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Natural law-- not the state-- affirms human dignity, Pope insists

Catholic World News - February 15, 2010

Pope Benedict XVI met on February 13 with the members of the Pontifical Academy for Life, and encouraged them in their discussion of bioethical issues that have "great importance for the culture of future generations."

Bioethical studies, the Pope said, require "guidelines capable of guaranteeing a coherent reading of the ethical questions which inevitably emerge." Properly understood, he said, bioethical studies should "throw light on the dignity of the person." However, the proper perspective requires an appreciation for the natural law, he said, and without that foundation moral reasoning is unreliable: "Without the basic principle of human dignity it would be difficult to find a wellspring for the rights of the person, and impossible to reach ethical judgments about those scientific advances which have a direct effect on human life."

"When we invoke respect for the dignity of the person, it is fundamental that such respect should be complete, total and unimpeded," the Pope continued. Science constantly reveals new possibilities, but each step forward must be weighed with the recognition that human dignity is at stake, and "scientists must never think they are dealing with inanimate and manipulable material."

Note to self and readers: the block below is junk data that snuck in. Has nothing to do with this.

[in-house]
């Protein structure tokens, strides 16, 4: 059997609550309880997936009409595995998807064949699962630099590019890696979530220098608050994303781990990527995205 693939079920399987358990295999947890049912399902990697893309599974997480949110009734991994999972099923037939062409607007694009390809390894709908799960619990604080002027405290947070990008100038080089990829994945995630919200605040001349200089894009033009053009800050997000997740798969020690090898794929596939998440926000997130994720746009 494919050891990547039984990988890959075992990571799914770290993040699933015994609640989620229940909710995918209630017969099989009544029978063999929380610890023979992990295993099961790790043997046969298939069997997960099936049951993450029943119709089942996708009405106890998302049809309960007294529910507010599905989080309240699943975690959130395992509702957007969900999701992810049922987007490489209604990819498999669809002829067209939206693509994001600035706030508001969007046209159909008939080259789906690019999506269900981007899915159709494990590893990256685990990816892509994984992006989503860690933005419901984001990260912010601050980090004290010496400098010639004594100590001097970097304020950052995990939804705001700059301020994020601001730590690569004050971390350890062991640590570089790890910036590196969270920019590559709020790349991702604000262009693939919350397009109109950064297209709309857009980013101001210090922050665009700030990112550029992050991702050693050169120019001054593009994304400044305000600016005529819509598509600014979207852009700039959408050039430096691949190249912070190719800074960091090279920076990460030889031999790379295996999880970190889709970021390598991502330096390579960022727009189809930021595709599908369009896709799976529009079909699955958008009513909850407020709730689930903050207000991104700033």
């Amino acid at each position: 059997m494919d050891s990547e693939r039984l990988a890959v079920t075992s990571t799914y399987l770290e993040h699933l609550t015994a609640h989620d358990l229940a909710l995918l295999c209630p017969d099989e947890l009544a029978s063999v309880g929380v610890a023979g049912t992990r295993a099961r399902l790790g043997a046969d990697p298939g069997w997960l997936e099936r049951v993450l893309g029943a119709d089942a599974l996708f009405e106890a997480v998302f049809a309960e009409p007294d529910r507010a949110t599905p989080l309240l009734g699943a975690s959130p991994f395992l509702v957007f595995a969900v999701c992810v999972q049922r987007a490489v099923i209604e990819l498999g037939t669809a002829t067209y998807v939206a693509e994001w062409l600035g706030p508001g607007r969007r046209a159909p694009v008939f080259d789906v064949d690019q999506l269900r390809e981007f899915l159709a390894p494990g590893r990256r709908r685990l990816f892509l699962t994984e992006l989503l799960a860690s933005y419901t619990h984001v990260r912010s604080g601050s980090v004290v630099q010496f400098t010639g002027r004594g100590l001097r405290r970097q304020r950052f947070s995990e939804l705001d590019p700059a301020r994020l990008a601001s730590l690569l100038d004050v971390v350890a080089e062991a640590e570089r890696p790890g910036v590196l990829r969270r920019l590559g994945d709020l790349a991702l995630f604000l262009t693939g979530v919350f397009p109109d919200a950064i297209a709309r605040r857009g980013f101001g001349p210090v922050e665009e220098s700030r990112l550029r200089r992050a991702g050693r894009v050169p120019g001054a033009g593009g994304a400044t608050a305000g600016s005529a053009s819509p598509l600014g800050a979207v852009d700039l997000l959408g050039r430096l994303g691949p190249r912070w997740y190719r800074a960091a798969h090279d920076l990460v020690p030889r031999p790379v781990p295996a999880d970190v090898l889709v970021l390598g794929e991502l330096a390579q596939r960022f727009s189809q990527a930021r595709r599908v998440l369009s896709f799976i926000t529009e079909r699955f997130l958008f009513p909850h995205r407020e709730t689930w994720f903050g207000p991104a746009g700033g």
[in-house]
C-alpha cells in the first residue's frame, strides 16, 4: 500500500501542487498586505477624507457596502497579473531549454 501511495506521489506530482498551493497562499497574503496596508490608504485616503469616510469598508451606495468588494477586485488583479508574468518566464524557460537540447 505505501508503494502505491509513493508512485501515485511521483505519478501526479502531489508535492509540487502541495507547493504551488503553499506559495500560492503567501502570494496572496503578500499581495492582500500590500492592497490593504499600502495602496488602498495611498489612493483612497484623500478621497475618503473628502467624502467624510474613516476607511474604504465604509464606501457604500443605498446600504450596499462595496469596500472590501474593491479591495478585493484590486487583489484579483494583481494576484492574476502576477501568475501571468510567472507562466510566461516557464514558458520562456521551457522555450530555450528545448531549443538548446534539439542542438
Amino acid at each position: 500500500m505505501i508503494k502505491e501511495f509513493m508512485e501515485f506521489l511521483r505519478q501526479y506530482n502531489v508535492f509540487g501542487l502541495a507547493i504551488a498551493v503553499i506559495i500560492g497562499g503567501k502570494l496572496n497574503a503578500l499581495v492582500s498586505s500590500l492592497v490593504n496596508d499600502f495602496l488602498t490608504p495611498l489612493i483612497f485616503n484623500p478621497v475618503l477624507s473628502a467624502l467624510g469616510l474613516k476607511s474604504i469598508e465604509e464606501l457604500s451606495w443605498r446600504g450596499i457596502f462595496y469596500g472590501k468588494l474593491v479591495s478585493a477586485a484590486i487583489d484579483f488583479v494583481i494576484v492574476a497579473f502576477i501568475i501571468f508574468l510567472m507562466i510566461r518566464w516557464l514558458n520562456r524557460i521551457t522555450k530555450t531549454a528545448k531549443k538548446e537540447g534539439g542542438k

Pope Benedict stressed that the dignity of the person must be anchored in natural law, which is not subject to change. He noted that "history has shown how dangerous and damaging a state can be when it proceeds to make laws that touch the person and society, while itself claiming to be the source and principle of ethics."

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  • Posted by: frjpharrington3912 - Feb. 17, 2010 12:26 AM ET USA

    "The Gulag Archipelago", Alexander Solzhenitsyn's history of Soviet Communism is a frightening account of what happens to a society where the state displaces the natural law. Where the whole concept of "guilt" and "innocence" is non-existent; where women were forced to sign false confessions against their own husbands; where people who told the truth were imprissoned for "anti-Soviet agitation"; where violence, torture and harassment were used to convict people of crimes they did not commit.

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